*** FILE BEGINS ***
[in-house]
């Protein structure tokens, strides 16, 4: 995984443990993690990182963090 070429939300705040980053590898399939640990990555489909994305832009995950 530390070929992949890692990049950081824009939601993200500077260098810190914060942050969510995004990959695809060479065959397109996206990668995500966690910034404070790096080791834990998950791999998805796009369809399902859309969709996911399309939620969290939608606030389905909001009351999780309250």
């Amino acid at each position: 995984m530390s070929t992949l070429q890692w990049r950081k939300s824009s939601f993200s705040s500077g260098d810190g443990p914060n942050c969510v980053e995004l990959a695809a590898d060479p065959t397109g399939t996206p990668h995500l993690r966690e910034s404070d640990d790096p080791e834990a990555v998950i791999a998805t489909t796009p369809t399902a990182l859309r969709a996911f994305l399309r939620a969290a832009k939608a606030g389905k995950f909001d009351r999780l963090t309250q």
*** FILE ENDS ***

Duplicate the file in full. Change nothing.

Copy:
[in-house]
């Protein structure tokens, strides 16, 4: 995984443990993690990182963090 070429939300705040980053590898399939640990990555489909994305832009995950 530390070929992949890692990049950081824009939601993200500077260098810190914060942050969510995004990959695809060479065959397109996206990668995500966690910034404070790096080791834990998950791999998805796009369809399902859309969709996911399309939620969290939608606030389905909001009351999780309250």
């Amino acid at each position: 995984m530390s070929t992949l070429q890692w990049r950081k939300s824009s939601f993200s705040s500077g260098d810190g443990p914060n942050c969510v980053e995004l990959a695809a590898d060479p065959t397109g399939t996206p990668h995500l993690r966690e910034s404070d640990d790096p080791e834990a990555v998950i791999a998805t489909t796009p369809t399902a990182l859309r969709a996911f994305l399309r939620a969290a832009k939608a606030g389905k995950f909001d009351r999780l963090t309250q």